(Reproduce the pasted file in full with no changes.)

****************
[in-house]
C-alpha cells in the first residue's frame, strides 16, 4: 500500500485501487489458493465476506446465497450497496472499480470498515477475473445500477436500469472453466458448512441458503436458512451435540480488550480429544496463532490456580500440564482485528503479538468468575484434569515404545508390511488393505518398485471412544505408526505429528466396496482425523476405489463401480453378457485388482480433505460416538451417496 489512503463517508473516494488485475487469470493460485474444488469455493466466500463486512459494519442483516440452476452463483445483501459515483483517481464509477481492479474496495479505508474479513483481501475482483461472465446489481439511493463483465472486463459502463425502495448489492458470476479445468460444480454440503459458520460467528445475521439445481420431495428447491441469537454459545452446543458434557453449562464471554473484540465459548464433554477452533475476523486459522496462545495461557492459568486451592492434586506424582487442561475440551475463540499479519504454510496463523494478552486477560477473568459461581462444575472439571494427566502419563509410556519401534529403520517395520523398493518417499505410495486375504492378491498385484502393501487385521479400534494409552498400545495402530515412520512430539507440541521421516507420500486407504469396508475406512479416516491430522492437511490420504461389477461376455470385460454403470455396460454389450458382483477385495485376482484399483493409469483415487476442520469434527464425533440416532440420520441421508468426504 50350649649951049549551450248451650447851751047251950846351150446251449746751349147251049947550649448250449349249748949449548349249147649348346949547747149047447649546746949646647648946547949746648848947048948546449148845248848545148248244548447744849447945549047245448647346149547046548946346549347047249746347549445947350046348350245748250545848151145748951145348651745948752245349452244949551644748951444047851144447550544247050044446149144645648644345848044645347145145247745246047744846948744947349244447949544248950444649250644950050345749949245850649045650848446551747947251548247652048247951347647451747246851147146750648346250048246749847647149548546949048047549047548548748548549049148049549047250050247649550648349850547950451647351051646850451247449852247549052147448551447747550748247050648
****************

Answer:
[in-house]
C-alpha cells in the first residue's frame, strides 16, 4: 500500500485501487489458493465476506446465497450497496472499480470498515477475473445500477436500469472453466458448512441458503436458512451435540480488550480429544496463532490456580500440564482485528503479538468468575484434569515404545508390511488393505518398485471412544505408526505429528466396496482425523476405489463401480453378457485388482480433505460416538451417496 489512503463517508473516494488485475487469470493460485474444488469455493466466500463486512459494519442483516440452476452463483445483501459515483483517481464509477481492479474496495479505508474479513483481501475482483461472465446489481439511493463483465472486463459502463425502495448489492458470476479445468460444480454440503459458520460467528445475521439445481420431495428447491441469537454459545452446543458434557453449562464471554473484540465459548464433554477452533475476523486459522496462545495461557492459568486451592492434586506424582487442561475440551475463540499479519504454510496463523494478552486477560477473568459461581462444575472439571494427566502419563509410556519401534529403520517395520523398493518417499505410495486375504492378491498385484502393501487385521479400534494409552498400545495402530515412520512430539507440541521421516507420500486407504469396508475406512479416516491430522492437511490420504461389477461376455470385460454403470455396460454389450458382483477385495485376482484399483493409469483415487476442520469434527464425533440416532440420520441421508468426504 50350649649951049549551450248451650447851751047251950846351150446251449746751349147251049947550649448250449349249748949449548349249147649348346949547747149047447649546746949646647648946547949746648848947048948546449148845248848545148248244548447744849447945549047245448647346149547046548946346549347047249746347549445947350046348350245748250545848151145748951145348651745948752245349452244949551644748951444047851144447550544247050044446149144645648644345848044645347145145247745246047744846948744947349244447949544248950444649250644950050345749949245850649045650848446551747947251548247652048247951347647451747246851147146750648346250048246749847647149548546949048047549047548548748548549049148049549047250050247649550648349850547950451647351051646850451247449852247549052147448551447747550748247050648